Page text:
Our national concept of freedom, asserted in the motto E PLURIBUS UNUM (out of many, one) is often interpreted as privileging the one above the many. Rules and laws that protect the many by restricting the behavior of the individual are often considered un-American, even anti-American. In some ways, concepts of what it is to be an American are antithetical. Those who champion the concept of the melting pot, in which individuality is absorbed by the dominant culture, conflict with identity politics that assert the self as specific within a generic American identity, that is, identities founded, at least in part, on sex, on race, on class, on sexuality, on heritage (an identity that may require a hyphen alongside the label, American).
Antithetical to any ideological privileging of the individual, Christ’s life models an emptying of self, a privileging of the other above the self. We might tend to think of such emptying as a loss of self, an erasure of our individuality. But does being selfless rather than selfish mean having no self? Philippians exhorts us to eschew “selfish ambition or conceit, but in humility regard others as better than yourselves. Let each of you look not to your own interests, but to the interests of others.” Yes, Christ was both divine and human, and he was able to set aside one part of his selfhood in service to others. But we are not Christ. How can we do that? He not only emptied himself; he also became a servant, humbled himself, was obedient unto death. Are we as Christians commanded to disappear as ourselves, to abandon all self-interest? Remember that Paul is talking to the church at Philippi about their obligations to their community as a church, and to the world to whom that church must represent Christ. He tells them that, as a community, they must be in unity, and that Christ’s example of humility is the path to harmonious communal life. But does he expect us as individuals and as a church to manage this on our own? No.
I remember the popular catchphrase, what would Jesus do? That question seems linked in a way to lists of rules and regulations. Perhaps a better question in light of today’s epistle is what would Jesus think, what would be in his mind, what would his attitude be. That is an expansion beyond mere actions. Jesus expanded the law, the commandments, to encompass our thoughts as well as our actions. He included lust, desire, in his definition of adultery, something inward that might not ever be acted upon. Our actions and words can be hypocritical, a pose, a performance. But what you think, what is in your mind, IS the self, IS your identity, who you are, what you are. And how are we to change our minds from our innate selfishness to Christlike selflessness? Not alone.
At first, the command in verse 12 to “work out your own salvation with fear and trembling,” is rather overwhelming. It sounds as if our salvation is up to us, which makes no sense, since we know our salvation is dependent on Christ’s death on the cross in our stead, his taking our sins upon himself and paying the price we owe, redeeming our guilt through his innocence. Belief in that central tenet of our faith, our repentance and acceptance of his grace, that is our salvation. How, then, do we work out our own salvation? We live a life that exemplifies our salvation, and we do not, we cannot do that on our own. If we were on our own, we would indeed be filled with fear and trembling, but the passage ends with this reassurance: “for it is God who is at work in you, enabling you both to will and to work for his good pleasure.” We are not dependent upon our own strength. God works within us as his own. He gives us the desire, the will, the energy, the power for the work we have to do. He enables us by his motivating presence within us. We are humbled by that presence, not degraded by it, and we obey, not because he dominates us into submission, but because Christ has gone before us, has modeled the mind, the attitude we are to emulate.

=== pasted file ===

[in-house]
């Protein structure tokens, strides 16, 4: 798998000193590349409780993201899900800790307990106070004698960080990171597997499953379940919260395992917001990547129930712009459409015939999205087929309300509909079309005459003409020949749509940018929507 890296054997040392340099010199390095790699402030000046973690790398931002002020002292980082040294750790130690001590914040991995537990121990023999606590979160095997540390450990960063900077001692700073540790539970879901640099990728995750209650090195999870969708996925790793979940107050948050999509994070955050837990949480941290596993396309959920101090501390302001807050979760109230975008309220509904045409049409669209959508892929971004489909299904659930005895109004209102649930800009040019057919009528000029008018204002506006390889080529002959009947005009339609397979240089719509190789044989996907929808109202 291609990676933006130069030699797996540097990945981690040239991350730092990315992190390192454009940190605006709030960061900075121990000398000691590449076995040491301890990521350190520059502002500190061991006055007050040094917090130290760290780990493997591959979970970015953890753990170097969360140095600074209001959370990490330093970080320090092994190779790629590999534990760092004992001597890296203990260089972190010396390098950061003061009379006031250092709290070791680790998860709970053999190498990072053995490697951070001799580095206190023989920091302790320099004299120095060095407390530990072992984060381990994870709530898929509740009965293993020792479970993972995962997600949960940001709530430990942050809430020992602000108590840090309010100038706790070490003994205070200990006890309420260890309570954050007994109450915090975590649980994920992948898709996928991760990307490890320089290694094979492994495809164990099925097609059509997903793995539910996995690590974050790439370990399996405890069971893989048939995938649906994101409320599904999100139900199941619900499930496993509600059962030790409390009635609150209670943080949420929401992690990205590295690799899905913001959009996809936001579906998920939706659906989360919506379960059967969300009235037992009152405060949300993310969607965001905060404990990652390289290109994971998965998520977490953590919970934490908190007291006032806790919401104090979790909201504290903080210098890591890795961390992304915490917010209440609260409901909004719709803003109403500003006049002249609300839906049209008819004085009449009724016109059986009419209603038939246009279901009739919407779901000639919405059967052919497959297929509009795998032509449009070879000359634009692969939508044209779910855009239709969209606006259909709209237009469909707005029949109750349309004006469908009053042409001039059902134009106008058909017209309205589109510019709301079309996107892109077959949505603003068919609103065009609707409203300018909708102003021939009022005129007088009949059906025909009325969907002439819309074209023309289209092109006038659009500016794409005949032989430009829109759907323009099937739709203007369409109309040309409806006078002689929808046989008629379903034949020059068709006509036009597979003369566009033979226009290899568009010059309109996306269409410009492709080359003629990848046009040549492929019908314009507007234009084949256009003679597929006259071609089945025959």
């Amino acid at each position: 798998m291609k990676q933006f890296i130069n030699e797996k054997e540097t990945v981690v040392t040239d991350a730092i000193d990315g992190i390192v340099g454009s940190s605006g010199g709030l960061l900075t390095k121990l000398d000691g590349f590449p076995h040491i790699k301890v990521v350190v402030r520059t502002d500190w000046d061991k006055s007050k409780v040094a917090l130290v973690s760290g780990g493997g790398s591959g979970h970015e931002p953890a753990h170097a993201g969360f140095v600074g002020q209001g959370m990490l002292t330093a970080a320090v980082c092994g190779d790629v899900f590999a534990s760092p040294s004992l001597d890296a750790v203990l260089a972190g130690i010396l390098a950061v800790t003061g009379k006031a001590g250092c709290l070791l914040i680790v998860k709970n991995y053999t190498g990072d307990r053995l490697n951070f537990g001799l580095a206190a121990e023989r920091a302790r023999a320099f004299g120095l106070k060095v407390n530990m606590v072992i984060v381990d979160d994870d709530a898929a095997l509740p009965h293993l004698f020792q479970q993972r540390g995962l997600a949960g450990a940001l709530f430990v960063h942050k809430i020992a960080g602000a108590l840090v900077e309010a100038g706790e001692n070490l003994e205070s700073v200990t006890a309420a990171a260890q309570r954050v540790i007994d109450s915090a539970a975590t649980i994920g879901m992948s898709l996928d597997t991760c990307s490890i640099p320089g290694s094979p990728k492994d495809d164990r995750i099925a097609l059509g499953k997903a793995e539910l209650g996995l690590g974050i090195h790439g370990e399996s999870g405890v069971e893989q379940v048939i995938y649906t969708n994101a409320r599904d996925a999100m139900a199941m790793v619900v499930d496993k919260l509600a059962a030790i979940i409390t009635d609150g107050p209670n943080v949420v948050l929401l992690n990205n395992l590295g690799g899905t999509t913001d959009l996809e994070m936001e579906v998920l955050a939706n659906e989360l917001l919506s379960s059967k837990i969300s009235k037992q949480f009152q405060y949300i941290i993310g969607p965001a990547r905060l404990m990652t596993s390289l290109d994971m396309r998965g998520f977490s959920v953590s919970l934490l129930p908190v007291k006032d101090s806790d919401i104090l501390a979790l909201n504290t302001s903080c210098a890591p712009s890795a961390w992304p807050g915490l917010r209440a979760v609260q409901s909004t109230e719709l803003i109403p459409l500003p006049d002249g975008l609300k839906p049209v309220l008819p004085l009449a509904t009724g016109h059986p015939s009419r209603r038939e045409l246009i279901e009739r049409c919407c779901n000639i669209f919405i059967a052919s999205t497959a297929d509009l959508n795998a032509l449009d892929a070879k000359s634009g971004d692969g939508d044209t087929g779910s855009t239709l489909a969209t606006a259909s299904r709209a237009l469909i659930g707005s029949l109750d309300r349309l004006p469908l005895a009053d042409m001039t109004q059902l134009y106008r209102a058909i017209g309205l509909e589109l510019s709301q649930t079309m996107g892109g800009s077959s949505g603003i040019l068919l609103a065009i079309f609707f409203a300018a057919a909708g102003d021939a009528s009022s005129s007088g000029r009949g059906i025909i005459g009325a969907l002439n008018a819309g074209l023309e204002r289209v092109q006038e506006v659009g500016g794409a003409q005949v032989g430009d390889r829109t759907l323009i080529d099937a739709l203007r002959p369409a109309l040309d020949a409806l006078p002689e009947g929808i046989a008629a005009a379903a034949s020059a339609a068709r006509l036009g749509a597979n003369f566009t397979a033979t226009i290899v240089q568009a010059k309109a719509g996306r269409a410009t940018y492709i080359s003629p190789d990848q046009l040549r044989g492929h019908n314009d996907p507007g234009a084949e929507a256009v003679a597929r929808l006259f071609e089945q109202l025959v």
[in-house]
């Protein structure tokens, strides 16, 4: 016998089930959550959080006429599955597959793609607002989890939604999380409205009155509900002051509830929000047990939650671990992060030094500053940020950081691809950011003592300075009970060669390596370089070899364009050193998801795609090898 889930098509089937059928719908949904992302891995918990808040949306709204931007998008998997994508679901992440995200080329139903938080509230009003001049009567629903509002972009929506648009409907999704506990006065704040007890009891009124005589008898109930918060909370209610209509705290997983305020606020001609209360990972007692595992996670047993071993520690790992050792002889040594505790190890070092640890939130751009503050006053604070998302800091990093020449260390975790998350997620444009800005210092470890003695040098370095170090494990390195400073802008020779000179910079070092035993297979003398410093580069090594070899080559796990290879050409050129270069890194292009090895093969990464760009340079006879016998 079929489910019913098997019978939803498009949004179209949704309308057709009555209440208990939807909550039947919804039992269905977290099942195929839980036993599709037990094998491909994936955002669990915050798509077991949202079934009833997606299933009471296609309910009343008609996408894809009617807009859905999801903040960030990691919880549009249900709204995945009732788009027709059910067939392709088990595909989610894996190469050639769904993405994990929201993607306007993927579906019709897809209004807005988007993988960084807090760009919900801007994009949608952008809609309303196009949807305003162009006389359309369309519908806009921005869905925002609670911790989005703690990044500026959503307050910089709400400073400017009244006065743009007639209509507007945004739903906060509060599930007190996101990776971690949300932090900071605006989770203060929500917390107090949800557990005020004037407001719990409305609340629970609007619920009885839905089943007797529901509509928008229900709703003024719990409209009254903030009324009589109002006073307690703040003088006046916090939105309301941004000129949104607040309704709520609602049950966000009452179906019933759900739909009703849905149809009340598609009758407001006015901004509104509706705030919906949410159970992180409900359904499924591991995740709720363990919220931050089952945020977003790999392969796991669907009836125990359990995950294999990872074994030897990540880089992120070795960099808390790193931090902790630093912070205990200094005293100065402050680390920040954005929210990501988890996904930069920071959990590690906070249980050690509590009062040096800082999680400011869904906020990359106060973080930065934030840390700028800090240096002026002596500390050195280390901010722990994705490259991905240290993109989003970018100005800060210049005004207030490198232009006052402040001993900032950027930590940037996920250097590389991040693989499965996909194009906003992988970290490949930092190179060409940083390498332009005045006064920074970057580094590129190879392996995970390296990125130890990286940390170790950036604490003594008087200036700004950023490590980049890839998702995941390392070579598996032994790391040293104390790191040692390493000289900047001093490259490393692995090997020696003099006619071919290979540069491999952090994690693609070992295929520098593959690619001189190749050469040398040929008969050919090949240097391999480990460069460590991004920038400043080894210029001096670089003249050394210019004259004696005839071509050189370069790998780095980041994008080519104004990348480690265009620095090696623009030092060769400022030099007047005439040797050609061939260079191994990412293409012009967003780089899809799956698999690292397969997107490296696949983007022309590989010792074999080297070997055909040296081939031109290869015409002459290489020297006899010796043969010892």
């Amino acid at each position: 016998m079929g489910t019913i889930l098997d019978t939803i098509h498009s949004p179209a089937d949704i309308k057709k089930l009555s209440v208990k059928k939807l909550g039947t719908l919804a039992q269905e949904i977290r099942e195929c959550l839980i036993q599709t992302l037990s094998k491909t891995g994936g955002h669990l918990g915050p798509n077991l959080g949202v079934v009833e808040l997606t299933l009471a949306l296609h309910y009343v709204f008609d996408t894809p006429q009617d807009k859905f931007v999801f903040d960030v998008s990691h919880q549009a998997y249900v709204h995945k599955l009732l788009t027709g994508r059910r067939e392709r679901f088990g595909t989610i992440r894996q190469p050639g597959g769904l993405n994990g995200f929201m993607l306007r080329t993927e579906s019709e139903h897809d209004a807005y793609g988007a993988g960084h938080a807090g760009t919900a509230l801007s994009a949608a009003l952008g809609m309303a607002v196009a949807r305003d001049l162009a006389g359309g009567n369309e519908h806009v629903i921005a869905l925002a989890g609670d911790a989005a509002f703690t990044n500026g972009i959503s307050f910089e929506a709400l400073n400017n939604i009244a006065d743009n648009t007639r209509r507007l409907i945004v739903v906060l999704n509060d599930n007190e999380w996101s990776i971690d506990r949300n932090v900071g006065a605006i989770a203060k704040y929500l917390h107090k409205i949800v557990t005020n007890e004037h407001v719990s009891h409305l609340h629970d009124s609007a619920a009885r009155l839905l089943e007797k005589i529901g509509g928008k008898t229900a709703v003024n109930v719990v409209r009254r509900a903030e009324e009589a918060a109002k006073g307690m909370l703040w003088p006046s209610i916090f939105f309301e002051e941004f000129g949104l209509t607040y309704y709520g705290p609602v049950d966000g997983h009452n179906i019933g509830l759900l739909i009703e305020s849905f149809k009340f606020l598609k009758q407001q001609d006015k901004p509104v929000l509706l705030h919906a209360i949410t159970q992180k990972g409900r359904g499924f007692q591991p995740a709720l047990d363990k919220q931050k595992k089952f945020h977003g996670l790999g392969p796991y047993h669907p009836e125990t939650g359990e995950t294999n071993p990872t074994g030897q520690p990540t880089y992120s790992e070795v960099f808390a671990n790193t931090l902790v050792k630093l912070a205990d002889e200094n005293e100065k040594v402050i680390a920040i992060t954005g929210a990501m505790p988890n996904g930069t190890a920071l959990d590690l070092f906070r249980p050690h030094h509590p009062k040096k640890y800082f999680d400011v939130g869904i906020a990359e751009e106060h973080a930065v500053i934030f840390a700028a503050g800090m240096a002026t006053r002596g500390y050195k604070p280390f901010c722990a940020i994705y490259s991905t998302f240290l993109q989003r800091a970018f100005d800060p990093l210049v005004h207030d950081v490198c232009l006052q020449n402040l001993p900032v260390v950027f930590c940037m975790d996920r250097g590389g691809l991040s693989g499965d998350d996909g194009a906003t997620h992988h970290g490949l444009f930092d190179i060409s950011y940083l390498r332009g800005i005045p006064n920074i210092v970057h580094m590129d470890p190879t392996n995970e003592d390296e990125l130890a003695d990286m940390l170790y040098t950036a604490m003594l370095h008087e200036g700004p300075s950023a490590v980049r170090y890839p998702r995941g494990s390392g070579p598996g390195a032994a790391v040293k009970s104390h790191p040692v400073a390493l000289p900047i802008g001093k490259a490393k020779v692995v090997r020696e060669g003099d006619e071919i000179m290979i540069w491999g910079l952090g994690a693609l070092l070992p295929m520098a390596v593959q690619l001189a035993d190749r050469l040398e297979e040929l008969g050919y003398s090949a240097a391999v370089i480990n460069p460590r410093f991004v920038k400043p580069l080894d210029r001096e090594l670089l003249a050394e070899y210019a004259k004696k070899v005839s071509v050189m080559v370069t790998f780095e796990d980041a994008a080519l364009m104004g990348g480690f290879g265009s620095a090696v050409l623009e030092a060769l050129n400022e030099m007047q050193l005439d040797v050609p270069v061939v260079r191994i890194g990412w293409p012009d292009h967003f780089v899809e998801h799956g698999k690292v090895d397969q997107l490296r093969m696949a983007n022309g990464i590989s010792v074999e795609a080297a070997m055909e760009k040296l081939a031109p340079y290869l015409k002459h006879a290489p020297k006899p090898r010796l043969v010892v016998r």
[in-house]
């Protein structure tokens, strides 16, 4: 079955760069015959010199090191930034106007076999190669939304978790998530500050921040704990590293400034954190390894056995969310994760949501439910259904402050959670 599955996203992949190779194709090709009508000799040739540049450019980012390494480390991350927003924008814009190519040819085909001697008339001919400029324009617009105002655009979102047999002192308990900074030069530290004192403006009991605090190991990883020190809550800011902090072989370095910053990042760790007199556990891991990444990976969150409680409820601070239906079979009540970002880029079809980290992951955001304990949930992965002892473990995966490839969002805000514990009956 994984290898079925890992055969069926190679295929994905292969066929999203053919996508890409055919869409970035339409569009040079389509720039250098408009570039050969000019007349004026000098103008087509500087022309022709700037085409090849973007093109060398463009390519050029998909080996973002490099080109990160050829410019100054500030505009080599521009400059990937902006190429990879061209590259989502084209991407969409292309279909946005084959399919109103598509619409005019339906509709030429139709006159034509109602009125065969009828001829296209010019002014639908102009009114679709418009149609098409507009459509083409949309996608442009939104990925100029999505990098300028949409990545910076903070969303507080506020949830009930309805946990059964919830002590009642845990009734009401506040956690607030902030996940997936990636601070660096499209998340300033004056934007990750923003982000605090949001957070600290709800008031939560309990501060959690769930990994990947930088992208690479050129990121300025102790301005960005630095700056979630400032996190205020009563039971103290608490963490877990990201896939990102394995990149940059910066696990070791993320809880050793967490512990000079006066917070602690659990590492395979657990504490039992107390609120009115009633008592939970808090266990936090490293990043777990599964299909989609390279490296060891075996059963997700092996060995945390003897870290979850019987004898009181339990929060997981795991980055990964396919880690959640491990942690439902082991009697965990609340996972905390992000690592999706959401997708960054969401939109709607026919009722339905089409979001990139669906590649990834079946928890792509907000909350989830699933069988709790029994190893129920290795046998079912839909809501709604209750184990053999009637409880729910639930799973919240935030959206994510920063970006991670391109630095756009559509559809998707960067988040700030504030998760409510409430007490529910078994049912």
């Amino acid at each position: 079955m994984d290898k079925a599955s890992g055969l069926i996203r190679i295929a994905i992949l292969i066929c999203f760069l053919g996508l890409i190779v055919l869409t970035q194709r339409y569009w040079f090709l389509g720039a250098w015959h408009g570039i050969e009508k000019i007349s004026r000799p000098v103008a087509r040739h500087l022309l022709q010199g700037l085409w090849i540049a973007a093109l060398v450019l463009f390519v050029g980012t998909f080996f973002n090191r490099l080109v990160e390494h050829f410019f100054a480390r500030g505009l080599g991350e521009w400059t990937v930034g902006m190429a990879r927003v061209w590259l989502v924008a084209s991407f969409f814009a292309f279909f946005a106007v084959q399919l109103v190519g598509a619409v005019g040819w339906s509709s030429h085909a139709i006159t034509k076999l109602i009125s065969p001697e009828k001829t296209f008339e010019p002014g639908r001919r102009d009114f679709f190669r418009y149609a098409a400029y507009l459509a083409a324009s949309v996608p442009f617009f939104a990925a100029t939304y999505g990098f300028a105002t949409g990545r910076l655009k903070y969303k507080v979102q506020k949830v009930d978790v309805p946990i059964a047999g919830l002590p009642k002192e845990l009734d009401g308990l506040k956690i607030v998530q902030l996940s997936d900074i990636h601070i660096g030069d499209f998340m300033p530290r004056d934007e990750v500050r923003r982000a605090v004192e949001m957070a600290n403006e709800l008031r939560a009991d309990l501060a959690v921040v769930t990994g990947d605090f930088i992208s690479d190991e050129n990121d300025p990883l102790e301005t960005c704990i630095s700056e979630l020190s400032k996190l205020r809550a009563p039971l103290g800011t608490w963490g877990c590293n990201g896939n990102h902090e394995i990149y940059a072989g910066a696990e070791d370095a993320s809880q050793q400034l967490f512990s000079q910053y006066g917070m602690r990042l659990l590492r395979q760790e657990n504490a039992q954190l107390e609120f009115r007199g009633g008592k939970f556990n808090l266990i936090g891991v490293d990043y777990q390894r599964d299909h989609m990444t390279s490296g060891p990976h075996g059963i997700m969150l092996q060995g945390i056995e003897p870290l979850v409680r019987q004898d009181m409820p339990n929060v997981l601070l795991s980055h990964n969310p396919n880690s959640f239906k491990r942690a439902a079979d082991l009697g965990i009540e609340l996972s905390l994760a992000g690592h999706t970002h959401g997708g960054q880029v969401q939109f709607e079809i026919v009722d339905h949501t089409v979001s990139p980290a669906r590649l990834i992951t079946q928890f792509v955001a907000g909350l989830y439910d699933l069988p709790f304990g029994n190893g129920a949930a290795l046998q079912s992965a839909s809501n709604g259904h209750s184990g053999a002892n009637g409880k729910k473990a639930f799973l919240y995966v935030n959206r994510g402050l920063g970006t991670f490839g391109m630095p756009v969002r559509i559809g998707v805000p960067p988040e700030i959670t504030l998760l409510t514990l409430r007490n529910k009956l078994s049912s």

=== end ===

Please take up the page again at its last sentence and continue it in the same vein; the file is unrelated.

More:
Our humility, if it is like his, is manifest in our being a servant to others. As Christ did, we are to privilege others above ourselves, to show concern and care for others, to dismantle the self/other binary that keeps us separate. Perhaps the language of romance is worth noting, marriage ceremonies in which the two become one (I must admit some of the symbols of that union in contemporary weddings are a bit much, to me: the bride and groom use their two candles to light one candle and then extinguish their own, as if their individuality is extinguished in their union; one I have not yet witnessed is the blending of sand, and I leave that without comment). The language of romance occurs in Biblical descriptions of Christ’s relationship to the church as his Bride. And we as his church are, as Paul encourages, to live in unity and love and selflessness with one another. As the Trinity is one and yet three, a great mystery, we as the church are to be individuals and yet one, diverse members of the same body.
One of the primary signs of our singular identity as individuals is our name. I teach a couple of stories in which the wife is, at least in the text, nameless. The husband always addresses her with diminutive “endearments,” and I argue that lacking a name signifies lacking subjectivity, identity, individual will and freedom, that the erasure of one’s name is the erasure of one’s self. Notice that in today’s epistle, after Christ empties himself, humbles himself, and becomes obedient unto death FOR US, for OUR redemption, God “gave him the name that is above every name, so that at the name of Jesus every knee should bend, in heaven and on earth and under the earth, and every tongue should confess that Jesus Christ is Lord.” His divinity is made manifest through his NAME, his identity, his selfhood. A name that evokes in those who hear it both obeisance and proclamation.
Let that same mind be in us that was in Christ Jesus.
And may we, as his servants, and as servants to one another, will and work for his good pleasure.